Somewhere in Cyberspace
I am transformed from defeat to victory by the insightful articles in your forum "Debating Obama" [Aug. 30/Sept. 6]. Thank you for defending the idealism of President Obama in a shark-infested Congress.
Somewhere in Colorado
I’m furious about "Debating Obama." The picture of Obama on your cover creates an impression of sadness and failure. The forum begins by saying how disappointed people are in his presidency. Then you tell the real story: how the Bush legacy, the structure of the Senate, the power of money, the culture of finance, entrenched ideology, the aggressive dishonesty and partisanship in the conservative media, and the weaknesses of the MSM are the reasons Obama has had to compromise on his pledges. Why not make that the lead instead of making the reader feel bad at the outset? Give Obama some help instead of putting him down!
GAIL MOORE SUGGS
Count me among the disappointed progressives. All the forum responses were brilliant. As a black man I was impressed by Salim Muwakkil’s comments on Eric Alterman’s reluctance to include an analysis of how race has affected Obama’s presidency. Many white Americans continue to deny that the Tea Party is driven by mostly elderly white people’s refusal to accept a black man as president.
Michael Kazin’s statement that "no presidential campaign…can substitute for a social movement" is true. But forgive this political idiot for believing we had such a movement when I watched the cross section of society at the victory rally in Chicago. I agree completely, however, that "the American right cannot pose a single serious answer to any problem plaguing the United States or the world." In this lies my hope that we will not be annihilated in November.
The "Debating Obama" forum spotlighted some big obstacles to progressive change, but the discourse was notably hazy about presidential accountability for calamitous policies. It was a bad sign that the word "Afghanistan" did not appear anywhere in the forum’s seven pages. (What would we say about a "Debating Johnson" forum in August 1966 that didn’t mention Vietnam?) Whatever the limits to the president’s options, he wields gargantuan power—and makes fateful choices.
While the political terrain is cemented with structural factors, no systemic analysis should absolve government leaders of moral responsibility or basic accountability. "The system" may be to blame, but since when does that let the president—or anyone else—off the hook?
After eighteen months, we should be discussing how progressives might try to bell this cat—a president who has clearly embraced what Martin Luther King Jr. called "the madness of militarism," in tandem with an array of other grim policies, including promulgation of extensive corporate agendas in the guise of "reform" and continuing encroachment on precious civil liberties like habeas corpus. The discussion is spreading inside the Democratic Party.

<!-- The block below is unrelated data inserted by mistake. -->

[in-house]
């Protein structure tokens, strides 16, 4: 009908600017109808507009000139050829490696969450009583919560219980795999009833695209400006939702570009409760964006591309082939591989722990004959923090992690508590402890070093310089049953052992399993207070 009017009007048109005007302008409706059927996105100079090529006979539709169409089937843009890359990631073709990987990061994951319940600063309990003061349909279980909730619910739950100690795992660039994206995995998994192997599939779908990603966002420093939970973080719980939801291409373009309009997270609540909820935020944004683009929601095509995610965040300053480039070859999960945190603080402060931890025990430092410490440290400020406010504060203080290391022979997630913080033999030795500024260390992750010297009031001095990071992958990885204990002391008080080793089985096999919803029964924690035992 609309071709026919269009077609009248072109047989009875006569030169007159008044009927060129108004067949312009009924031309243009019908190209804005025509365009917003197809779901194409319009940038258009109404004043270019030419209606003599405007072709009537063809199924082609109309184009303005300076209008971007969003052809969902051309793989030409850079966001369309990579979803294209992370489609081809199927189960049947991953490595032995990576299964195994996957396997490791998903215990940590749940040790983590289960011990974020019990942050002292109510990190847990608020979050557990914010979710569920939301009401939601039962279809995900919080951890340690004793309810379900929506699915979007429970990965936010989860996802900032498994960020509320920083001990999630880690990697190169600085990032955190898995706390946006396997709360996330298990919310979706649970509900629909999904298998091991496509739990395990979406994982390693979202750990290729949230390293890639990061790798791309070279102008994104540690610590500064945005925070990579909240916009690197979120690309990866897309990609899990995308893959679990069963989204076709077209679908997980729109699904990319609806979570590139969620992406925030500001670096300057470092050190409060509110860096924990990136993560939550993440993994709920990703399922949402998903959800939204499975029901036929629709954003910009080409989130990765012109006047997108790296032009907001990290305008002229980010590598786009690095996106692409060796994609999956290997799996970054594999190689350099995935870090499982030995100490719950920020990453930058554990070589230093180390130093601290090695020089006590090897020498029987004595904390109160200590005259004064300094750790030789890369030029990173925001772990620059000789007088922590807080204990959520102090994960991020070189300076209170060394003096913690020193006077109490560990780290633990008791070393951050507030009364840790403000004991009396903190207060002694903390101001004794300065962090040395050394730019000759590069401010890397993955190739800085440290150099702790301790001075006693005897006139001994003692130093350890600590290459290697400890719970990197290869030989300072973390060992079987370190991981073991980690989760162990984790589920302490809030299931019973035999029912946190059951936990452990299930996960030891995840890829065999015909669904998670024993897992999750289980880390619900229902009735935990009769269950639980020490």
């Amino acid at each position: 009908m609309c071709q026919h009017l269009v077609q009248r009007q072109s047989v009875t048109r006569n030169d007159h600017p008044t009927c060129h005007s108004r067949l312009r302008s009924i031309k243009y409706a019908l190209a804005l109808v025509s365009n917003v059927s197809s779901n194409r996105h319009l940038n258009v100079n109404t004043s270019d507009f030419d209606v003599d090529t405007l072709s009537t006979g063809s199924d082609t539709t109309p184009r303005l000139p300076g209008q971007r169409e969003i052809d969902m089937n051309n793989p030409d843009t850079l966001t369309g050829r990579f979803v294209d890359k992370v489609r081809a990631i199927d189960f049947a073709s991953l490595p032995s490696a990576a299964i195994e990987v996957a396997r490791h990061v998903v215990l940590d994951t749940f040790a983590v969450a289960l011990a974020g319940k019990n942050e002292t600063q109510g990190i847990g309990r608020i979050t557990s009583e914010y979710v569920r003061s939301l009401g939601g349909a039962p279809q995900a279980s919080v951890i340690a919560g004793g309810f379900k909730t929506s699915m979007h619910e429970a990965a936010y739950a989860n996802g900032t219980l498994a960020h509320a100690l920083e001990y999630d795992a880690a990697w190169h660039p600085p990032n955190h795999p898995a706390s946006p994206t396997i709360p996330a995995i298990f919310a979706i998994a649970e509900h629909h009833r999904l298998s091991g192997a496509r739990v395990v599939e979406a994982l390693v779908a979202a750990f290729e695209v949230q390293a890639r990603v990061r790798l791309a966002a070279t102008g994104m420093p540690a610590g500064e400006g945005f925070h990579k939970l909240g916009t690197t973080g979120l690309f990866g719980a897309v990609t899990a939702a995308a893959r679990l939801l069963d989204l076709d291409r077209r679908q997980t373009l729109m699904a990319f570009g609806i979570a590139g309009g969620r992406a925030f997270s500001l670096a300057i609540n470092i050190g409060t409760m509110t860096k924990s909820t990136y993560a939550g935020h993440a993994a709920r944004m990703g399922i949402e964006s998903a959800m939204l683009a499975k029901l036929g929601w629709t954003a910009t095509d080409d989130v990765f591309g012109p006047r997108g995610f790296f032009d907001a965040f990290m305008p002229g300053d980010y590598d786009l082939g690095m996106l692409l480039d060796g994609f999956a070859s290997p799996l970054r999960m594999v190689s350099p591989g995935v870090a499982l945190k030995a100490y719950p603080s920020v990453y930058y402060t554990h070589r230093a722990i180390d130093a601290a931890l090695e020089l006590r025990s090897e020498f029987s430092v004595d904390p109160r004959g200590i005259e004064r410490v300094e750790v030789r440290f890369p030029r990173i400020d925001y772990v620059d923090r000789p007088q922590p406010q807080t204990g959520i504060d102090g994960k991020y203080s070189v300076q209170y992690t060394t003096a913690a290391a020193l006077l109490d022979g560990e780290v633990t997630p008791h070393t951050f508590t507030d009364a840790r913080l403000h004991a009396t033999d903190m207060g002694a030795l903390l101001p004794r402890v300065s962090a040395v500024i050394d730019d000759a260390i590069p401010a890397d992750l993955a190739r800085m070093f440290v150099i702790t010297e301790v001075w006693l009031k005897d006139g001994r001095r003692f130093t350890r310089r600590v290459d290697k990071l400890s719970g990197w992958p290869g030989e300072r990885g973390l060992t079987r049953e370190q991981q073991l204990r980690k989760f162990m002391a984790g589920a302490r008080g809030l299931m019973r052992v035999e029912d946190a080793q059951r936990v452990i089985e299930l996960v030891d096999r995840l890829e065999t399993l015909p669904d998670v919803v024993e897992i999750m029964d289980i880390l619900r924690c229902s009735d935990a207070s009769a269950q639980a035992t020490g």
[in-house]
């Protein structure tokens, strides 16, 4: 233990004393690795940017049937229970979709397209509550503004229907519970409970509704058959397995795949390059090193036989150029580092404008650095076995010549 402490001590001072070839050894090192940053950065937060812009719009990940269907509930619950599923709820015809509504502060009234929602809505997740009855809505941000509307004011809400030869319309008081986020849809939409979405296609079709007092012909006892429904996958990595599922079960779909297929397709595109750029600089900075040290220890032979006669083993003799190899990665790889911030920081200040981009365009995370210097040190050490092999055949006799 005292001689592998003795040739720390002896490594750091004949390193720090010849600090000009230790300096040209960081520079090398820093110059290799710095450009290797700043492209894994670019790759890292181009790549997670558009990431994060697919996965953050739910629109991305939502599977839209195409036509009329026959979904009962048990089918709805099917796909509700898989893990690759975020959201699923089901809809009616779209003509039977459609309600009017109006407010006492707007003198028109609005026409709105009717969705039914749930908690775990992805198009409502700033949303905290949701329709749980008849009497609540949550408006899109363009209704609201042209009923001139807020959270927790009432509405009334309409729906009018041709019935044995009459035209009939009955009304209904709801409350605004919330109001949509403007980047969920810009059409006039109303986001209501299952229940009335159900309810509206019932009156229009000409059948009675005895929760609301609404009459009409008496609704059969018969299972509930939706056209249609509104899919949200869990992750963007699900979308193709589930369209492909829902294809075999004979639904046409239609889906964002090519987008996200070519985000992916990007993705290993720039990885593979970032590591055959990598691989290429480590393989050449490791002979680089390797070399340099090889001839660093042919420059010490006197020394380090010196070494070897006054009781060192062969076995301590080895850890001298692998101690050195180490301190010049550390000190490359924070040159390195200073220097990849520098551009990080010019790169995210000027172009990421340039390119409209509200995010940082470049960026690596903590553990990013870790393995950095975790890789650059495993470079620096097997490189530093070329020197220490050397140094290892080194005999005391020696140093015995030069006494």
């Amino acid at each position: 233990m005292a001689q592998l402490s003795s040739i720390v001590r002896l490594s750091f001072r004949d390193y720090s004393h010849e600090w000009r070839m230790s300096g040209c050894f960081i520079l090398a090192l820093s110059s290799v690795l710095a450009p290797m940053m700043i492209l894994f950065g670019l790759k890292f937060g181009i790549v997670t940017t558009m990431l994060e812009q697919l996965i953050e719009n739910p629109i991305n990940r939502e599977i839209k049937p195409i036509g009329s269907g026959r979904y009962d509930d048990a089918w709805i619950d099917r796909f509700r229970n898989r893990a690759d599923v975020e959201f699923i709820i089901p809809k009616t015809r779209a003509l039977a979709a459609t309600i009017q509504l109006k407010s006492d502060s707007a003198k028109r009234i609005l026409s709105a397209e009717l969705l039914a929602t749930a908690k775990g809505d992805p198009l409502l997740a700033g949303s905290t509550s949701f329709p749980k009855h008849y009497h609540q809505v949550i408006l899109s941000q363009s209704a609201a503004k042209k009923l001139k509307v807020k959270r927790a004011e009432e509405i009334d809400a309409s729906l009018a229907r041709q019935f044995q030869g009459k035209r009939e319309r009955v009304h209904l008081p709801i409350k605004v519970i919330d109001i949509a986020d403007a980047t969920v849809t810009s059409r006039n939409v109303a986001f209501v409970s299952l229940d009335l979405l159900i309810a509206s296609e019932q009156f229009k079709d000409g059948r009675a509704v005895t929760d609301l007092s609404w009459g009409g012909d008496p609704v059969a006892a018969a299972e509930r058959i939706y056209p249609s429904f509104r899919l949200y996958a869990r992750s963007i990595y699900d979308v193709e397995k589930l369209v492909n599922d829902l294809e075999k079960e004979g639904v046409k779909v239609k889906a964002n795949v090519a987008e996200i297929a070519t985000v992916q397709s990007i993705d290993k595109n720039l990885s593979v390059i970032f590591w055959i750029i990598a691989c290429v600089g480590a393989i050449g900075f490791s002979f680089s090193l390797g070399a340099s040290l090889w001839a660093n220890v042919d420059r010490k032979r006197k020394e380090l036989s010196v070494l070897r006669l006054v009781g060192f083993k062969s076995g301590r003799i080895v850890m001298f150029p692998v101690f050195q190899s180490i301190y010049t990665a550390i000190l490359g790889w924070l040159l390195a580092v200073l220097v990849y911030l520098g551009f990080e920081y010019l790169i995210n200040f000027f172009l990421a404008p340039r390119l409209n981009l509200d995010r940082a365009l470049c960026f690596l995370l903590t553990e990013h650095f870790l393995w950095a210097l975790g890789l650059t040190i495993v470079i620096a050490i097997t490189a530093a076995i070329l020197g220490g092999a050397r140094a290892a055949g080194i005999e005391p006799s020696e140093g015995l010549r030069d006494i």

In mid-August, the entire leadership of the California Democratic Party’s Progressive Caucus—by most measures the largest caucus in the state party—mustered a directness in addressing the president that eluded the seven writers in the Nation forum. "We worked very hard for your election as we do for all candidates who seem able and willing to work for progressive social change, and to make a better life for our citizens and for the world," the caucus’s executive board wrote in a letter to President Obama. "Your rhetoric often suggests that you share this goal, but your actions frequently prove otherwise. We do not simply disagree with you on a single small issue. Unfortunately our unhappiness and disappointment has a broad scope."
The letter said, "You campaigned against the Bush imperial presidency, and then you expanded it…. In our opinion you have failed, in whole or in part, to deliver on many of your commitments. Instead, you have continued and supported some of the Bush policies that many hoped and believed, based on your utterances, you would quickly terminate." And the letter declared that presidential spokesman Robert Gibbs, like chief of staff Rahm Emanuel, "is not the real problem, Mr. President. We fear you are."
Such deep concerns are widespread—and increasingly corrosive for the Democratic base. Bleak poll data on inclinations to vote this November reflect the demoralizing and demobilizing effects of Obama’s triangulation. Below the radar, many party activists are agonizing and questing for strategies as we try to prevent Republican gains and push for progressive policies. If progressives seem to be making excuses for Obama’s corporate policies, it casts us as defenders of an untenable status quo—and helps corporate-funded "populists" of the right wing to masquerade as the agents of change.
NORMAN SOLOMON, national co-chair
Healthcare Not Warfare